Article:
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O.J. Simpson is now a 'completely free man' after his parole ended a little earlier than expected.
The convicted armed robber was originally supposed to be set free from parole on February 9 next year.
However, he was awarded good behaviour credits and was released from his conditions earlier this month.
A spokesperson for the Nevada State Police confirmed he was discharged from his rules and the former NFL star's lawyer, Malcolm LaVergne, explained to the Associated Press: "Mr. Simpson is a completely free man now."
Simpson was placed on parole on 1 October 2017 after being released from prison.
He served nearly nine years behind bars for 12 counts of criminal conspiracy, kidnapping, assault, robbery, and using a deadly weapon in 2007.
Juice lead a group of men into a Las Vegas hotel room, some of whom were armed, and they nicked memorabilia from people who Simpson believed had stolen from him.
O.J. was originally sentenced to 33 years in jail for his charges, however he was let out in 2017.
When Simpson faced the parole board four years ago, he maintained that he didn't intend to steal but did 'wish this would have never happened'.
He has been living in Nevada since being released from prison and TMZ said questions are now being raised about whether he will go and live somewhere else.
The one place on the planet he won't be going is Los Angeles.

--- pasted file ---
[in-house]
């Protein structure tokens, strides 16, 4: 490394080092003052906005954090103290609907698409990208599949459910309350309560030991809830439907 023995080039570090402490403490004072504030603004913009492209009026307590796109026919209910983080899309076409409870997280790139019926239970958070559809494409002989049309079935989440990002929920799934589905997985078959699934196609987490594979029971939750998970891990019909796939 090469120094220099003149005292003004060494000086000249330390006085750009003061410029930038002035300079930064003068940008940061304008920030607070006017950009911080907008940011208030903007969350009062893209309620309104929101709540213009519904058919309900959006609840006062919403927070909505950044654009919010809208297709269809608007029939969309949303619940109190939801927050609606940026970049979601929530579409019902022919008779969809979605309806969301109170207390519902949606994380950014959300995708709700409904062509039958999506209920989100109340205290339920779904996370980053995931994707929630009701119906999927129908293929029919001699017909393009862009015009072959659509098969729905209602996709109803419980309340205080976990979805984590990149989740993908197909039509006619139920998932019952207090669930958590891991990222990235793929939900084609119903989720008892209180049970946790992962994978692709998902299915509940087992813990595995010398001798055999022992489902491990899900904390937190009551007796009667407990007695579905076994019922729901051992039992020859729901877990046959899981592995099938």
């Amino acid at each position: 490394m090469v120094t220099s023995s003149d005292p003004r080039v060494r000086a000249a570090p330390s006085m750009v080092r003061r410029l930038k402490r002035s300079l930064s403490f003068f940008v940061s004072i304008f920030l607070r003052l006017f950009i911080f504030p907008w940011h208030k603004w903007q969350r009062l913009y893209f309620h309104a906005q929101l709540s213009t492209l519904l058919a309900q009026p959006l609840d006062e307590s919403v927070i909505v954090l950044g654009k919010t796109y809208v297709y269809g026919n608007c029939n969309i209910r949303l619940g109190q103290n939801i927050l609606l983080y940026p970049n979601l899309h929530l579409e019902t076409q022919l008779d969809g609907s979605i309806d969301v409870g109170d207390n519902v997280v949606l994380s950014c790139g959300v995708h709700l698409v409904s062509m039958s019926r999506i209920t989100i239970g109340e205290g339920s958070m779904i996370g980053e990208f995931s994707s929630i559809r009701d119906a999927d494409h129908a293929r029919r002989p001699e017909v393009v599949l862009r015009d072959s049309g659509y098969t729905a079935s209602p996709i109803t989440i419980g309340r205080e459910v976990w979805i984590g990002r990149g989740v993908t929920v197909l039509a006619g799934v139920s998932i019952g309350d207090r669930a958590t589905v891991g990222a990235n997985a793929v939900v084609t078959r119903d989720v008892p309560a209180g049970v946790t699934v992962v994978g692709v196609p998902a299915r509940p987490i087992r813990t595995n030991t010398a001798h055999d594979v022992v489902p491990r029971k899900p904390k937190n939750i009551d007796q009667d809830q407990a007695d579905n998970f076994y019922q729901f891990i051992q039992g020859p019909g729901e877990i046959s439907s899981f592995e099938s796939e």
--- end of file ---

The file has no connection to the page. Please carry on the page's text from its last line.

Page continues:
Juice said he won't visit LA due to a fear of running into the real killer of his ex-wife Nicole Brown and her friend Ron Goldman.
O.J. told The Athletic: "I have trouble with LA. People may think this is self-serving, but I might be sitting next to whoever did it. I really don't know who did this."
He is of course referring to the infamous murder of his former wife and her friend after the pair were killed in 1994.
They were both found dead at Nicole's home in Los Angeles and Simpson was arrested and charged with their murders.
However, he was eventually acquitted by a jury following the most-viewed judicial proceeding in American TV history.
Despite being found not guilty, in a civil lawsuit in 1997 Simpson was found liable for the 'wrongful deaths' of Goldman and Brown and ordered to pay Goldman's family $33.5 million (£26m) in damages.
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